Should GMail be exhibited in the Museum of Jurassic Technology?

There is a place in Los Angeles I've never visited, but would love to: The Museum of Jurassic Technology. It is the subject of Lawrence Wechsler's delightful 1995 book, Mr. Wilson's Cabinet Of Wonder: Pronged Ants, Horned Humans, Mice on Toast, and Other Marvels of Jurassic Technology. One Amazon reviewer called the museum "a straight-faced, Andy Kaufman-esque joke, blending exhibits that look too nutty to be true, but are true, with outright hoaxes."

Sometimes the jokes are pretty broad:

The very first display you encounter is an exhibit entitled "Protective Auditory Mimicry." Together, encased under glass, are displayed a luminous iridescent beetle and next to it a similarly tiny iridescent pebble. The wall placard to the side asserts that over the eons this beetle has adapted to make precisely the same sound when threatened that this pebble makes at rest. [transcript of 1996 NPR radio documentary by Lawrence Wechsler]
But mostly, the museum's curator David Wilson is a lot subtler than that. Driven to investigate the meticulously researched and lovingly displayed curiosities that Wilson presents, Wechsler found some to be true, some false, and some a mixture of the two.

I was reminded of all this on Thursday when, for hours, nobody seemed to know whether Google's GMail announcement was real, or was an April Fools day prank. It wasn't only the date of the announcement, but also its tongue-in-cheek tone -- "Search is Number Two Online Activity -- Email is Number One; "Heck, Yeah," Say Google Founders" -- that led many to conclude it must be a prank. Even one of the savviest observers on the scene, Doc Searls, was momentarily taken in. And when I posted my response to Doc's initial posting, suggesting that Google had executed a brilliant double head fake, I wasn't yet 100% certain that this was no hoax -- even though I had read John Markoff's story, datelined March 31, in the dead-trees version of the Times on the morning of April 1. Indeed, it was Doc's near-instantaneous correction, after receiving a call from a Google insider, that finally settled the matter for me -- and, I'm sure, for many others. It's interesting to consider why. I trust Doc Searls as much as I trust John Markoff, and it was Doc's site, not the Times' site, that first reported a Google source both acknowledging and dispelling the possibility of a hoax.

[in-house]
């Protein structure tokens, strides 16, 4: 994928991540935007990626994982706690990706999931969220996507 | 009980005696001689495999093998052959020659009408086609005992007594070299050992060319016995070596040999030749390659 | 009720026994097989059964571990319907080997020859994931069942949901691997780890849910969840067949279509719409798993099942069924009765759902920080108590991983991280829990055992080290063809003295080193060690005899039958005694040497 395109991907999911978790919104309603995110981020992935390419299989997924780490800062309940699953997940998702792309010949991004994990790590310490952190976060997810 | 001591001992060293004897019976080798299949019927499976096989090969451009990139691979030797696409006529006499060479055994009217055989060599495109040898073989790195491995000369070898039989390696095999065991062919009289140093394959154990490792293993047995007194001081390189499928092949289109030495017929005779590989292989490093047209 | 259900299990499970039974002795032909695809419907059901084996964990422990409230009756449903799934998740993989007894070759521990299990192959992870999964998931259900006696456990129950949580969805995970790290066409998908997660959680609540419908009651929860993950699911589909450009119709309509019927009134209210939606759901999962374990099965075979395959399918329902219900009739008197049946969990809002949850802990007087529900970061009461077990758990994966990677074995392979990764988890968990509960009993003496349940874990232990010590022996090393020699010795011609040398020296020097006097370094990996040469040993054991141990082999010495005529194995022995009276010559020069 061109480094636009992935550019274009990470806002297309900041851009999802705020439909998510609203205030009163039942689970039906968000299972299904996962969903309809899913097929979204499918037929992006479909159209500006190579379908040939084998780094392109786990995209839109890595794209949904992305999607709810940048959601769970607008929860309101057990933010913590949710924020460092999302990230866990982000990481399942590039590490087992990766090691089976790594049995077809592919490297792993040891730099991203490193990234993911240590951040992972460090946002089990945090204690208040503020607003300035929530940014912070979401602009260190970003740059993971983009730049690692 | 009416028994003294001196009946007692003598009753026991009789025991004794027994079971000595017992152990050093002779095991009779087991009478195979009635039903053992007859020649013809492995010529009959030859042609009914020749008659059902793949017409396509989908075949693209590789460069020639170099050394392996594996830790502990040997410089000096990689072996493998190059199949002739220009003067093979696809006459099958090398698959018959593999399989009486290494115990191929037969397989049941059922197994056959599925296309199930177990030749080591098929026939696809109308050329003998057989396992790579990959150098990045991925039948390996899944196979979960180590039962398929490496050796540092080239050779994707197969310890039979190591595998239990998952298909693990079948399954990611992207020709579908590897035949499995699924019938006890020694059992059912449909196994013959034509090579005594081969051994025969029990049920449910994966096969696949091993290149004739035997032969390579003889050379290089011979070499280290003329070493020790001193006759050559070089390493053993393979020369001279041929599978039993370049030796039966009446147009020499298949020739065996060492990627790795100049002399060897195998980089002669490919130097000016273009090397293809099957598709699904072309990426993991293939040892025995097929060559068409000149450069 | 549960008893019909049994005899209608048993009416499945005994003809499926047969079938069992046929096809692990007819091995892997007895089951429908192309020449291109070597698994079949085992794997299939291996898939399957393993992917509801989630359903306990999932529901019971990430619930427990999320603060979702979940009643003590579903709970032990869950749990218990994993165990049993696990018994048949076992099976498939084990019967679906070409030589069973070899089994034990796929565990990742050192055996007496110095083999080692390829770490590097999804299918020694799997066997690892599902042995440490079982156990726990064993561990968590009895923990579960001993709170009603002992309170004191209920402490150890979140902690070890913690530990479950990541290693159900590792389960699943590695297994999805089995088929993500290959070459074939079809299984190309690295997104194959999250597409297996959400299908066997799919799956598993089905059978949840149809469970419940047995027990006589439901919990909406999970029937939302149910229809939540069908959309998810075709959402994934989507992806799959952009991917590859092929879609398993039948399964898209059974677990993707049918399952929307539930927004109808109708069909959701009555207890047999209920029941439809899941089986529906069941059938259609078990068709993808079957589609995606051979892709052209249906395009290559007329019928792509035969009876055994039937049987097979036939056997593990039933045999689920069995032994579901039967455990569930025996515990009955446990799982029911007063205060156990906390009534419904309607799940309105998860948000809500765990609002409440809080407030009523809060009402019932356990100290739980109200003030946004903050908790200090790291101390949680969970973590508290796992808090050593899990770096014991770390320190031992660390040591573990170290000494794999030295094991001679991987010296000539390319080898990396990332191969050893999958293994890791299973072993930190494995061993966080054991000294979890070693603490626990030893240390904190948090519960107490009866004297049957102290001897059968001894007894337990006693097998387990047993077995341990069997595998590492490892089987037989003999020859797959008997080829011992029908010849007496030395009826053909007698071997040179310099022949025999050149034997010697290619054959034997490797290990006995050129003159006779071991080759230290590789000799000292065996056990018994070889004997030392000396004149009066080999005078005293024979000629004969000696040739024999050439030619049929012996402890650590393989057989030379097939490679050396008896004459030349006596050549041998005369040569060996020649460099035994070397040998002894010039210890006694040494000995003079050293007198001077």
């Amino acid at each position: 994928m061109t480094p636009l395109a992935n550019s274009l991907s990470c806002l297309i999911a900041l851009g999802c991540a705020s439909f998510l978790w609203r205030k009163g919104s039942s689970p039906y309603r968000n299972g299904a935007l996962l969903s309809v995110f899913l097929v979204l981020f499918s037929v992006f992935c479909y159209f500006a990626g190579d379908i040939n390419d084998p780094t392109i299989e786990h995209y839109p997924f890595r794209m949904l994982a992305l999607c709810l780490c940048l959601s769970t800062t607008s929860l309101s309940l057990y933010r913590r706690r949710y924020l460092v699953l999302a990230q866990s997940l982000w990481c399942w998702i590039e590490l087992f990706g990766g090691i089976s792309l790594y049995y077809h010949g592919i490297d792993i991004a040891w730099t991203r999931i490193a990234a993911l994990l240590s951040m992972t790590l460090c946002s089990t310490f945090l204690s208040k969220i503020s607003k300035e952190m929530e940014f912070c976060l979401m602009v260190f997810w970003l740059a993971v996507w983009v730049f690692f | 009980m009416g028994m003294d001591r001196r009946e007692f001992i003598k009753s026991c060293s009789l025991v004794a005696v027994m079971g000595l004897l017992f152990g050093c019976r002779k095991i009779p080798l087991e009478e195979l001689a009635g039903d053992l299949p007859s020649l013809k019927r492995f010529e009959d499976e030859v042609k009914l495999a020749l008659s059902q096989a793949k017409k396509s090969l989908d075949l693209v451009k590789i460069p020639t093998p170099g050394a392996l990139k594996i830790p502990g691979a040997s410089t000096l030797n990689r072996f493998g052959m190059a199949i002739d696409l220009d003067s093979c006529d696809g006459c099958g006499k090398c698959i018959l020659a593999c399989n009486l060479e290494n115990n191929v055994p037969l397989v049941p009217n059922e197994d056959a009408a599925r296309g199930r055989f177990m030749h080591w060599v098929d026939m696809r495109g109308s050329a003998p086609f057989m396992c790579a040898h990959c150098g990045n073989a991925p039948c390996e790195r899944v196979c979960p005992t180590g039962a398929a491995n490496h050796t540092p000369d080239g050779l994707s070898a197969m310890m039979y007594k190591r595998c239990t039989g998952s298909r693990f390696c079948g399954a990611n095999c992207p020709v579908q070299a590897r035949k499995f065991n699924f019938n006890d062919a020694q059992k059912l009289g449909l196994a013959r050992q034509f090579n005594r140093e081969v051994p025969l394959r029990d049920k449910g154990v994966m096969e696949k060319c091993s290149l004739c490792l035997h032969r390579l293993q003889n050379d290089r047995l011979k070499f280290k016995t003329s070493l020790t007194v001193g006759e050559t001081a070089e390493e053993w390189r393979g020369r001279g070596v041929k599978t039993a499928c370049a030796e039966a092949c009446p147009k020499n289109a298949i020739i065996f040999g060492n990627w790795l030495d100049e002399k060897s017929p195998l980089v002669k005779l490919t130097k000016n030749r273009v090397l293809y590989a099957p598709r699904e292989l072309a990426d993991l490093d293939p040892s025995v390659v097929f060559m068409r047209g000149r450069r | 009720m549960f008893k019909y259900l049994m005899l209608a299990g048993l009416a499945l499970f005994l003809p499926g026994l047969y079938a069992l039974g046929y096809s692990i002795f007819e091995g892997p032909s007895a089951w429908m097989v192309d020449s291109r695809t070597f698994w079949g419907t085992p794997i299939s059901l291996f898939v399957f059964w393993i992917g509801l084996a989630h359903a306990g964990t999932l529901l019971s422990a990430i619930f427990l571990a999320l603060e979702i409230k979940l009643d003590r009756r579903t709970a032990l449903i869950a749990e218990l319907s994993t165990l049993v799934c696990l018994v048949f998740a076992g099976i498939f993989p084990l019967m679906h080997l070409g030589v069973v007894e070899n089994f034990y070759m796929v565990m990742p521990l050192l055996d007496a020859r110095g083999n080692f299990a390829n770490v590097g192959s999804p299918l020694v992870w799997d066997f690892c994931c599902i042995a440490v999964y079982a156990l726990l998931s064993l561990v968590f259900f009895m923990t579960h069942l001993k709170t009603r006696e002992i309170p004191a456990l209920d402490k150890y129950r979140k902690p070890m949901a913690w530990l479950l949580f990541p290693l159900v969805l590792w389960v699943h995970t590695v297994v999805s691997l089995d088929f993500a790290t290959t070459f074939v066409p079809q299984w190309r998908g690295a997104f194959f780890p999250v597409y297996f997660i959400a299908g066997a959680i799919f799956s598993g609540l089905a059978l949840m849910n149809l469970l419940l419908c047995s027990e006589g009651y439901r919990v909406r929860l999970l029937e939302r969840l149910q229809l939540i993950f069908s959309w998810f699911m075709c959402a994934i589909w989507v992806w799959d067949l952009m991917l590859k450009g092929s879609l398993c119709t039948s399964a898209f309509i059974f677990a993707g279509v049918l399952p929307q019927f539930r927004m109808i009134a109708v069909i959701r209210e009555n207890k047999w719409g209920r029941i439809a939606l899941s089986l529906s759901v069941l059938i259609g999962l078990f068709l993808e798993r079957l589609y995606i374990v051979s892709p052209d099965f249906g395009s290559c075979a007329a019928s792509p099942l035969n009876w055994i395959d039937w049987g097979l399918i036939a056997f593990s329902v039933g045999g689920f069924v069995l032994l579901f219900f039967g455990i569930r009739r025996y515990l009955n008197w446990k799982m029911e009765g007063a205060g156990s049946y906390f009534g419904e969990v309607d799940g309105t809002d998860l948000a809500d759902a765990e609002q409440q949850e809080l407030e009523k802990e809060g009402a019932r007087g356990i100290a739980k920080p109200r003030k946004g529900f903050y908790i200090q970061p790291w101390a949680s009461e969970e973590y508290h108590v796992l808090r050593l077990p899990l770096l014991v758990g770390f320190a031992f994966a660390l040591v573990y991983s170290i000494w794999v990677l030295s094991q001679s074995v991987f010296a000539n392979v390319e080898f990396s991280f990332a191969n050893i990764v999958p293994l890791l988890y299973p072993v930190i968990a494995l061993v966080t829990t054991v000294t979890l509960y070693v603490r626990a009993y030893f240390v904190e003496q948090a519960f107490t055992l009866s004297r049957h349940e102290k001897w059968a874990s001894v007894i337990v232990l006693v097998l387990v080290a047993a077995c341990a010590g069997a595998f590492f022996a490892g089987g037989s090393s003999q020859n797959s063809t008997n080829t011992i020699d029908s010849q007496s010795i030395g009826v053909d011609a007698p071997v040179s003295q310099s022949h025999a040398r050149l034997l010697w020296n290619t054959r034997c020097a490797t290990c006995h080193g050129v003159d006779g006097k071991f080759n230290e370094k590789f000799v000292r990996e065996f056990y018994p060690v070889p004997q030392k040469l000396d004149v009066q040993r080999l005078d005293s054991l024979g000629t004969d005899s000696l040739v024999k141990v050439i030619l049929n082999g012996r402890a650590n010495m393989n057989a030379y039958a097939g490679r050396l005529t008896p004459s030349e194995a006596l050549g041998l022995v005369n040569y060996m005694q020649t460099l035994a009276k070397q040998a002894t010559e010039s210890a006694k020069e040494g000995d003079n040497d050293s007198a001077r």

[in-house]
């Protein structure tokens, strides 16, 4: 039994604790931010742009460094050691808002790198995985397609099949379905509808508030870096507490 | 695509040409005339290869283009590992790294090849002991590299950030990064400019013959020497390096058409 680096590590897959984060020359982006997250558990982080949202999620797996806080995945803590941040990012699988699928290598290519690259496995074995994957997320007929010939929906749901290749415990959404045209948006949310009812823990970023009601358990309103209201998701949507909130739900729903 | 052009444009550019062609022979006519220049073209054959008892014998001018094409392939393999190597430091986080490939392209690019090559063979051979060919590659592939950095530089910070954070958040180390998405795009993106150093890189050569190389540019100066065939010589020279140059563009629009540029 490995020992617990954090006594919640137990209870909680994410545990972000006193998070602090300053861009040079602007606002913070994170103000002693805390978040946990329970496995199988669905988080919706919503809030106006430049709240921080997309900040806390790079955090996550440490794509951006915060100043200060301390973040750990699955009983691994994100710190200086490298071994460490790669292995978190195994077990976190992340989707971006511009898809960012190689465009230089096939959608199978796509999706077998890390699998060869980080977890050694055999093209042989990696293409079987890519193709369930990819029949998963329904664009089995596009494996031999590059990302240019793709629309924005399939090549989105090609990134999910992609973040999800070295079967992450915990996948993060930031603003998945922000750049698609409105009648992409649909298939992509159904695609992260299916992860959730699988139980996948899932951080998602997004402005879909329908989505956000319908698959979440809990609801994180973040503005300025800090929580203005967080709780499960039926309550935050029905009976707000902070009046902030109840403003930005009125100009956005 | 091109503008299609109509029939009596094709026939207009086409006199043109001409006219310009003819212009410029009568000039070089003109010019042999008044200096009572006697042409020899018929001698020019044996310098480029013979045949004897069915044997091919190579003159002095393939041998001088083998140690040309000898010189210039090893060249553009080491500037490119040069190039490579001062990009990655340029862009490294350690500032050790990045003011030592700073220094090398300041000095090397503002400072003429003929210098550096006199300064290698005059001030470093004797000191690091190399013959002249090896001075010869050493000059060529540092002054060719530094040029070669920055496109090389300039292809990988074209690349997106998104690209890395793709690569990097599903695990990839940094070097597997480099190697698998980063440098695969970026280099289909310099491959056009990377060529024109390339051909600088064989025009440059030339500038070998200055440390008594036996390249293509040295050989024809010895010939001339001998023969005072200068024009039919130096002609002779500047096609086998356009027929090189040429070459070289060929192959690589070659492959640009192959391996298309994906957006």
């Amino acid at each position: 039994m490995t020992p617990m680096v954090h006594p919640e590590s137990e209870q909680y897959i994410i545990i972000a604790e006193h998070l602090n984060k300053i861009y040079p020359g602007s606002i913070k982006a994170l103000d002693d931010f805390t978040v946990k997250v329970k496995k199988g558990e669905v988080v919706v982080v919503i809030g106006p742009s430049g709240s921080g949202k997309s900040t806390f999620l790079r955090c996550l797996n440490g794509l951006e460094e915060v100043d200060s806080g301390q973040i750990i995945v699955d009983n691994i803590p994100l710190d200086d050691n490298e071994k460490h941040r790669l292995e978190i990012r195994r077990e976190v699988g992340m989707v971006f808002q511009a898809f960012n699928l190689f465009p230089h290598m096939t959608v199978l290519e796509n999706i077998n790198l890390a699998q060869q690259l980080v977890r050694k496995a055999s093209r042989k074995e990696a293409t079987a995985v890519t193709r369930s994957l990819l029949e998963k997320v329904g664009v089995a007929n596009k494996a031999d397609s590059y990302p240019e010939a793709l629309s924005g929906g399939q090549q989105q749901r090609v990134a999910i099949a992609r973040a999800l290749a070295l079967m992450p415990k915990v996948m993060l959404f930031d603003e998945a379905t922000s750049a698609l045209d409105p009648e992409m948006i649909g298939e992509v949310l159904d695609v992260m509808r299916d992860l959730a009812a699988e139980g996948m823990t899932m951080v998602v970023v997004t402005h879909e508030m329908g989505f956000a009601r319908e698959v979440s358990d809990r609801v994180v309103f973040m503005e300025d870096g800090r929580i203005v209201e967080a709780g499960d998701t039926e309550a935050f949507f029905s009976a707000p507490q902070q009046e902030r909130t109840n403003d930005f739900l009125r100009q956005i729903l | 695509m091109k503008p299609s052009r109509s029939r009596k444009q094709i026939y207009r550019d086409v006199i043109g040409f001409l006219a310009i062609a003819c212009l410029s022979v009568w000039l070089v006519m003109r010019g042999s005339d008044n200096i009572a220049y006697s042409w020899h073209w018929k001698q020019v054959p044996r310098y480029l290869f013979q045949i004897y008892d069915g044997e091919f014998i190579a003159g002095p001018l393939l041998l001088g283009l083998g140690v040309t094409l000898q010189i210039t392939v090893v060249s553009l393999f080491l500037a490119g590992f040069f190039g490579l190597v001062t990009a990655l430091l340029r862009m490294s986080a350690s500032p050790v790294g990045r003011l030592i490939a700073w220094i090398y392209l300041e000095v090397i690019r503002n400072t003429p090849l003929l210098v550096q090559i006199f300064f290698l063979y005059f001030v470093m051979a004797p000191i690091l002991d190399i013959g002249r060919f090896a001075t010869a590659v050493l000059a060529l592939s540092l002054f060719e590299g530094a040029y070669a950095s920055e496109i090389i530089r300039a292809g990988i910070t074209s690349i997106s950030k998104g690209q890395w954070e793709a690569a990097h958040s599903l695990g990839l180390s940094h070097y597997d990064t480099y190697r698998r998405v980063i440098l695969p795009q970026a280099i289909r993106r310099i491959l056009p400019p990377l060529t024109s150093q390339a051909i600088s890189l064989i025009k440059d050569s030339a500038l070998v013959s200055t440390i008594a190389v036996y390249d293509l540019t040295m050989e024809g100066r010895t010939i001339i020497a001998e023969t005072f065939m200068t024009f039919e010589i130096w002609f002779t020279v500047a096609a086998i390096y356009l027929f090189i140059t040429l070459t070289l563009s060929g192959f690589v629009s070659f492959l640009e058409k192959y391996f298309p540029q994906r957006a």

Here are the remaining questions. Did Google intentionally leverage the reality-bending April 1 tradition -- to which it has famously contributed -- in order to crank up the buzz surrounding the announcement? (Update: Doc says yes, based on this posting from Google employee Jason Shellen.) If so, was the strategy a brilliant PR coup, as I suggested on Thursday, or a colossal blunder, as Doc concluded on Thursday? In retrospect, I'm inclined to think Doc's right. But either way, the period of confusion on Thursday was a very weird time. The sensory apparatus that tells me what's going on in the world is a complex machine whose gears -- weblogs, newspapers, Google -- were grinding.

The Museum of Jurassic Technology wraps the frame of conceptual art around the experiences it delivers. But how do we frame what happened on Thursday? I'm reminded of a story a graduate school professor once told me. He was stationed in London, covering the art scene for Time Magazine, and went to Hyde Park to report on a work of performance art that was scheduled to happen there at a certain time. A bunch of people were milling around, waiting for the event to begin. Much later the artist finally arrived, surveyed the crowd, and asked: "Where do I sign?"

Update: Doc just wrote his post-mortem, in which he says: "I've long since lost my PR edge." No, Doc, I don't think so. I've changed my mind since Thursday, and I think your gut reaction was the right one.

Update: Bryan Field-Elliot thinks the whole thing was a feint to distract attention from Gmail's privacy policy.

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